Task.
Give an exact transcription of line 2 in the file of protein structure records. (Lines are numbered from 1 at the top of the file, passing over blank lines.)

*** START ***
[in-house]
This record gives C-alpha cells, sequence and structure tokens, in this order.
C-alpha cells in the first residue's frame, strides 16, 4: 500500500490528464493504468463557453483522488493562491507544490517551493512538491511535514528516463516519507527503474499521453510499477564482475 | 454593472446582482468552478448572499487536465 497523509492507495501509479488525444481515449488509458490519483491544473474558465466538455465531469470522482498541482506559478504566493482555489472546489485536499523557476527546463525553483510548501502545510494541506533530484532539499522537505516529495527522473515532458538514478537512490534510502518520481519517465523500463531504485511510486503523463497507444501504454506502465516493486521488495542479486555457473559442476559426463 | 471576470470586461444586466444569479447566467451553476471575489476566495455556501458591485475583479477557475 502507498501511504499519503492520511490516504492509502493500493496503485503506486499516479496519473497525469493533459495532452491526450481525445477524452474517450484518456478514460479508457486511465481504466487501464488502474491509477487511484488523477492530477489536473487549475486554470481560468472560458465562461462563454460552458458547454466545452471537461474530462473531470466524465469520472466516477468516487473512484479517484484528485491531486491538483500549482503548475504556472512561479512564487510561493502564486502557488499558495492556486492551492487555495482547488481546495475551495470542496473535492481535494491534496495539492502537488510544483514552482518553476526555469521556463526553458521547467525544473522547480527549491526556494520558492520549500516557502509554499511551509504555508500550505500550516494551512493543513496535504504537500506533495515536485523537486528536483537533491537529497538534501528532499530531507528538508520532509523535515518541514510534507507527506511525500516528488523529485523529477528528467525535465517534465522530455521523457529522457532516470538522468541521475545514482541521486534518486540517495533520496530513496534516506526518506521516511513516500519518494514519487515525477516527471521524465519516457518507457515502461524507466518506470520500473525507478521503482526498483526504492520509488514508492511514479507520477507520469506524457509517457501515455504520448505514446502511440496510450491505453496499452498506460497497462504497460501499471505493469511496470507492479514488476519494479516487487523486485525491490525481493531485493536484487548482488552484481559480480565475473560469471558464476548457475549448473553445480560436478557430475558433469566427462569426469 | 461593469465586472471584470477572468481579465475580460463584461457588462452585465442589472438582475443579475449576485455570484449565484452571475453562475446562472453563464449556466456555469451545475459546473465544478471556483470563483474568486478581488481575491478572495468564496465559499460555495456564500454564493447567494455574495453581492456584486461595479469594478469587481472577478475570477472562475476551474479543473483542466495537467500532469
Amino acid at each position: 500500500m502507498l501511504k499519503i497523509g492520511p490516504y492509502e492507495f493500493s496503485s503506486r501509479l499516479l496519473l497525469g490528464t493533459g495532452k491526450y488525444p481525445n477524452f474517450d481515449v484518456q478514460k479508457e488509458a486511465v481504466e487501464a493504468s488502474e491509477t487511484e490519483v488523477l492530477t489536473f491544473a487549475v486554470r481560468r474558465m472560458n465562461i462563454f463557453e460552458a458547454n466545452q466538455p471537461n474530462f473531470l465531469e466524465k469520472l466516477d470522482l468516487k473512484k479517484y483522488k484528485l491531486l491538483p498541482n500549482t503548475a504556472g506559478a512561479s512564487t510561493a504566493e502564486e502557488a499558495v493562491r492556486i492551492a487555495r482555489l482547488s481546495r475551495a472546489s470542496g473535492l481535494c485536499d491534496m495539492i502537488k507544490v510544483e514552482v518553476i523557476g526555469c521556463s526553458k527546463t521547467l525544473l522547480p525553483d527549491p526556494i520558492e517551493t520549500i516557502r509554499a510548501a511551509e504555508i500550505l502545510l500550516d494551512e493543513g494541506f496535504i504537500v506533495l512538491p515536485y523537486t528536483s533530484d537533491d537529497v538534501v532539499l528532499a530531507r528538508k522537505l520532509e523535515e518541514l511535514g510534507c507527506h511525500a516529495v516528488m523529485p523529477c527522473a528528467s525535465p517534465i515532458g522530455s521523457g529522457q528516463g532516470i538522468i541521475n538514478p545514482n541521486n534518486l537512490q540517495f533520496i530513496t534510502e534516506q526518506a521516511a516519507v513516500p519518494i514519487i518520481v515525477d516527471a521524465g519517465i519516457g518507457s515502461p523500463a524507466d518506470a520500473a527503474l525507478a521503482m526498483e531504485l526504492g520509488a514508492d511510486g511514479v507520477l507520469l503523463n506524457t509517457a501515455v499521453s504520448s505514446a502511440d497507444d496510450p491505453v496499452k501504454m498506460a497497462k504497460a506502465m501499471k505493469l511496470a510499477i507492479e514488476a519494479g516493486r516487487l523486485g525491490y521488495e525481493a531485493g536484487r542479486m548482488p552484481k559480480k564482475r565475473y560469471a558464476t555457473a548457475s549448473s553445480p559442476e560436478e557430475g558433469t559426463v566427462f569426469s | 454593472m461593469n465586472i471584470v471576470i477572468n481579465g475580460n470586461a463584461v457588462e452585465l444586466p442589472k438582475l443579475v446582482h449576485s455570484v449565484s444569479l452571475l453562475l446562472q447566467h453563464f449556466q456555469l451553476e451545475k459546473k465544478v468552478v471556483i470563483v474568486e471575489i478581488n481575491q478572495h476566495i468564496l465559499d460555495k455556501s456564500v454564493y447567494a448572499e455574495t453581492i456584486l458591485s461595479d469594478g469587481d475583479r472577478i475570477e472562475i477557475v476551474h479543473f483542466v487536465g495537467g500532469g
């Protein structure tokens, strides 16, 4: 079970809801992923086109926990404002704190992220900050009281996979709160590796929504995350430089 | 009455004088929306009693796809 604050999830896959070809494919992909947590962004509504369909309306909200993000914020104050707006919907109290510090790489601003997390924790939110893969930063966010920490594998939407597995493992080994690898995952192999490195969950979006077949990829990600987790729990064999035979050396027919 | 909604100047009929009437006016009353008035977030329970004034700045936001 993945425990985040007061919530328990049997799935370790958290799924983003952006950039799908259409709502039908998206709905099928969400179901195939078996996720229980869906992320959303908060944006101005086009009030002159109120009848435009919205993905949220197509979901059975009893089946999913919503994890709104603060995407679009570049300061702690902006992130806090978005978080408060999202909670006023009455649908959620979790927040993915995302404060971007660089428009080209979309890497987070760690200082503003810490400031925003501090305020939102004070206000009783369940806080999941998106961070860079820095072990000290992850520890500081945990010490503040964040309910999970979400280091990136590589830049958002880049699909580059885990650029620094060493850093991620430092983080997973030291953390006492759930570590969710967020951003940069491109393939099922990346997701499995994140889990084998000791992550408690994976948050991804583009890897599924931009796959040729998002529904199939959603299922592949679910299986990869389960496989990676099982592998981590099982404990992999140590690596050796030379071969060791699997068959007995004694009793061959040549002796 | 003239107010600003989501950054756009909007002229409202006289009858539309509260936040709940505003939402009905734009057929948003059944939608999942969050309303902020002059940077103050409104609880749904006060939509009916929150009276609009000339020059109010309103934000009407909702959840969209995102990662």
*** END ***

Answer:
This record gives C-alpha cells, sequence and structure tokens, in this order.